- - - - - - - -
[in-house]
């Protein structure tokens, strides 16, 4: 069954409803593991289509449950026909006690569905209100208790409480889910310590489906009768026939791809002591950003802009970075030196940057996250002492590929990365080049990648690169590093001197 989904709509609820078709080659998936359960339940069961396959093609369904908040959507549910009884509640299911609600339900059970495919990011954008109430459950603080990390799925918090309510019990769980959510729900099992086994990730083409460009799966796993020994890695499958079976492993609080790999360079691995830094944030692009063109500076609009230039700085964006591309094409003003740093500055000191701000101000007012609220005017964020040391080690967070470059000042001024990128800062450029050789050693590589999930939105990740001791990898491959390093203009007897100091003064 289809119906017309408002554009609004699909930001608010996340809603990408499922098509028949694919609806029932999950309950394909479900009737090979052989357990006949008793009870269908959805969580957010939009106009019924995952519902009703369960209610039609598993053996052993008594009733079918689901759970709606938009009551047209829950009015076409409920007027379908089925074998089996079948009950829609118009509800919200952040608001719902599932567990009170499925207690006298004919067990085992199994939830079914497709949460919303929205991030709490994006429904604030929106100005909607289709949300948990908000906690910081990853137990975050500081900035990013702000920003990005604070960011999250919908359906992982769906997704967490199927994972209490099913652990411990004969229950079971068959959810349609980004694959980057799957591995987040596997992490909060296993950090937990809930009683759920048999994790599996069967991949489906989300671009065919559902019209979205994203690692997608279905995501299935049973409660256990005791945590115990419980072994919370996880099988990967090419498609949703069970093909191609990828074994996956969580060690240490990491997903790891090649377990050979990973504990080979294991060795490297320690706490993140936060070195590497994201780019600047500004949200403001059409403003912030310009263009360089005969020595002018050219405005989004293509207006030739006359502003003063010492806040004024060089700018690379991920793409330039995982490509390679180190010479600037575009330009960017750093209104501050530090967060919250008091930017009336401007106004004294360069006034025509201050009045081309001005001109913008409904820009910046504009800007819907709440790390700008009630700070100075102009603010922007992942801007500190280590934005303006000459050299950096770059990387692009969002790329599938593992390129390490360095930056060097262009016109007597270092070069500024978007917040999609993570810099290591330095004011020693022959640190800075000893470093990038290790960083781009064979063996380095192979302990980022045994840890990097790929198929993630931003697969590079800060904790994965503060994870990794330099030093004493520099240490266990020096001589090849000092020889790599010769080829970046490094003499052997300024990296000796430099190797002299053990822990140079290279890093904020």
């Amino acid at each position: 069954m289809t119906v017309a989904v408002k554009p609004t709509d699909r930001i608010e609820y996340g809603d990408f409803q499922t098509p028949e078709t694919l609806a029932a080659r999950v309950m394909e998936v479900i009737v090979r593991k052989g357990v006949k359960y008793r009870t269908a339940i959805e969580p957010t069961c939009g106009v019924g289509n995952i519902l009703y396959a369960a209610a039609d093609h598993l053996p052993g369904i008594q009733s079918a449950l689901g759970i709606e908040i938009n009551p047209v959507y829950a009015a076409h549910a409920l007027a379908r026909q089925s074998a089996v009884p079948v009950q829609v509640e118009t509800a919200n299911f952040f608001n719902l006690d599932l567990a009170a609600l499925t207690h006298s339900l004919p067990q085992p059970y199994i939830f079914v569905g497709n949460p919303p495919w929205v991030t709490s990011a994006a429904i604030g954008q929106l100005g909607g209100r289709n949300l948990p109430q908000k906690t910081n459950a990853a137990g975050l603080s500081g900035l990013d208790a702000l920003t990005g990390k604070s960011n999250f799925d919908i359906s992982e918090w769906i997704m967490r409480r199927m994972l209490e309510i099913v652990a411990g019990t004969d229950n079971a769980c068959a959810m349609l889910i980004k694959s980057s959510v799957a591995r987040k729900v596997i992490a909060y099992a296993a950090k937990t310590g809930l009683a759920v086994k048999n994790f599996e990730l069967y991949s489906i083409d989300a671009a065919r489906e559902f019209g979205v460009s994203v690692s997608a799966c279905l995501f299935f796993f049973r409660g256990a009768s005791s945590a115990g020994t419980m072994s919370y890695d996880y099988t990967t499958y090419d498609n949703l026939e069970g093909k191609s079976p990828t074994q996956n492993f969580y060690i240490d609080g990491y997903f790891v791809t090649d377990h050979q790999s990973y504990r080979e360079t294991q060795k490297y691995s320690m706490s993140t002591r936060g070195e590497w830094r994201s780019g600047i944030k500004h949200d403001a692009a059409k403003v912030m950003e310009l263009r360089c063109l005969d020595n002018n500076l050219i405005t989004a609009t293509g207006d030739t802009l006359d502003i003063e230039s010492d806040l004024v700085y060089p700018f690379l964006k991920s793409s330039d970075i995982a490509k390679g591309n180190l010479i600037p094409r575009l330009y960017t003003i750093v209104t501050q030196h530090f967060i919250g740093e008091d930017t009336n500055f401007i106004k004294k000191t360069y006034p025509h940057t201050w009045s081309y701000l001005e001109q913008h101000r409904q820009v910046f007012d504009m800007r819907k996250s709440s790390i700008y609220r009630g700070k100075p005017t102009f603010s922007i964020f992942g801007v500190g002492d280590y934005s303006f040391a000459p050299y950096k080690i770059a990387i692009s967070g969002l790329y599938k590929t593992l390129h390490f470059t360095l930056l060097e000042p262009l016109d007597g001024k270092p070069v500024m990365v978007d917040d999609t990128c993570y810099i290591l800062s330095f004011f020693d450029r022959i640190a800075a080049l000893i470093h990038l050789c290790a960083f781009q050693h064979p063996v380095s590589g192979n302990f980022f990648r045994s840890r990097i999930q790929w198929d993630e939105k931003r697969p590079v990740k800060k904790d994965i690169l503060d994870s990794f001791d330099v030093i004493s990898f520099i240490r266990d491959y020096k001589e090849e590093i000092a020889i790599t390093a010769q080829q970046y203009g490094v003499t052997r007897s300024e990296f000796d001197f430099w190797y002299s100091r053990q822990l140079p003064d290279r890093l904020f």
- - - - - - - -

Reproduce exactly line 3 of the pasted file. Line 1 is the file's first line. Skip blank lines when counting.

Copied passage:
């Amino acid at each position: 069954m289809t119906v017309a989904v408002k554009p609004t709509d699909r930001i608010e609820y996340g809603d990408f409803q499922t098509p028949e078709t694919l609806a029932a080659r999950v309950m394909e998936v479900i009737v090979r593991k052989g357990v006949k359960y008793r009870t269908a339940i959805e969580p957010t069961c939009g106009v019924g289509n995952i519902l009703y396959a369960a209610a039609d093609h598993l053996p052993g369904i008594q009733s079918a449950l689901g759970i709606e908040i938009n009551p047209v959507y829950a009015a076409h549910a409920l007027a379908r026909q089925s074998a089996v009884p079948v009950q829609v509640e118009t509800a919200n299911f952040f608001n719902l006690d599932l567990a009170a609600l499925t207690h006298s339900l004919p067990q085992p059970y199994i939830f079914v569905g497709n949460p919303p495919w929205v991030t709490s990011a994006a429904i604030g954008q929106l100005g909607g209100r289709n949300l948990p109430q908000k906690t910081n459950a990853a137990g975050l603080s500081g900035l990013d208790a702000l920003t990005g990390k604070s960011n999250f799925d919908i359906s992982e918090w769906i997704m967490r409480r199927m994972l209490e309510i099913v652990a411990g019990t004969d229950n079971a769980c068959a959810m349609l889910i980004k694959s980057s959510v799957a591995r987040k729900v596997i992490a909060y099992a296993a950090k937990t310590g809930l009683a759920v086994k048999n994790f599996e990730l069967y991949s489906i083409d989300a671009a065919r489906e559902f019209g979205v460009s994203v690692s997608a799966c279905l995501f299935f796993f049973r409660g256990a009768s005791s945590a115990g020994t419980m072994s919370y890695d996880y099988t990967t499958y090419d498609n949703l026939e069970g093909k191609s079976p990828t074994q996956n492993f969580y060690i240490d609080g990491y997903f790891v791809t090649d377990h050979q790999s990973y504990r080979e360079t294991q060795k490297y691995s320690m706490s993140t002591r936060g070195e590497w830094r994201s780019g600047i944030k500004h949200d403001a692009a059409k403003v912030m950003e310009l263009r360089c063109l005969d020595n002018n500076l050219i405005t989004a609009t293509g207006d030739t802009l006359d502003i003063e230039s010492d806040l004024v700085y060089p700018f690379l964006k991920s793409s330039d970075i995982a490509k390679g591309n180190l010479i600037p094409r575009l330009y960017t003003i750093v209104t501050q030196h530090f967060i919250g740093e008091d930017t009336n500055f401007i106004k004294k000191t360069y006034p025509h940057t201050w009045s081309y701000l001005e001109q913008h101000r409904q820009v910046f007012d504009m800007r819907k996250s709440s790390i700008y609220r009630g700070k100075p005017t102009f603010s922007i964020f992942g801007v500190g002492d280590y934005s303006f040391a000459p050299y950096k080690i770059a990387i692009s967070g969002l790329y599938k590929t593992l390129h390490f470059t360095l930056l060097e000042p262009l016109d007597g001024k270092p070069v500024m990365v978007d917040d999609t990128c993570y810099i290591l800062s330095f004011f020693d450029r022959i640190a800075a080049l000893i470093h990038l050789c290790a960083f781009q050693h064979p063996v380095s590589g192979n302990f980022f990648r045994s840890r990097i999930q790929w198929d993630e939105k931003r697969p590079v990740k800060k904790d994965i690169l503060d994870s990794f001791d330099v030093i004493s990898f520099i240490r266990d491959y020096k001589e090849e590093i000092a020889i790599t390093a010769q080829q970046y203009g490094v003499t052997r007897s300024e990296f000796d001197f430099w190797y002299s100091r053990q822990l140079p003064d290279r890093l904020f």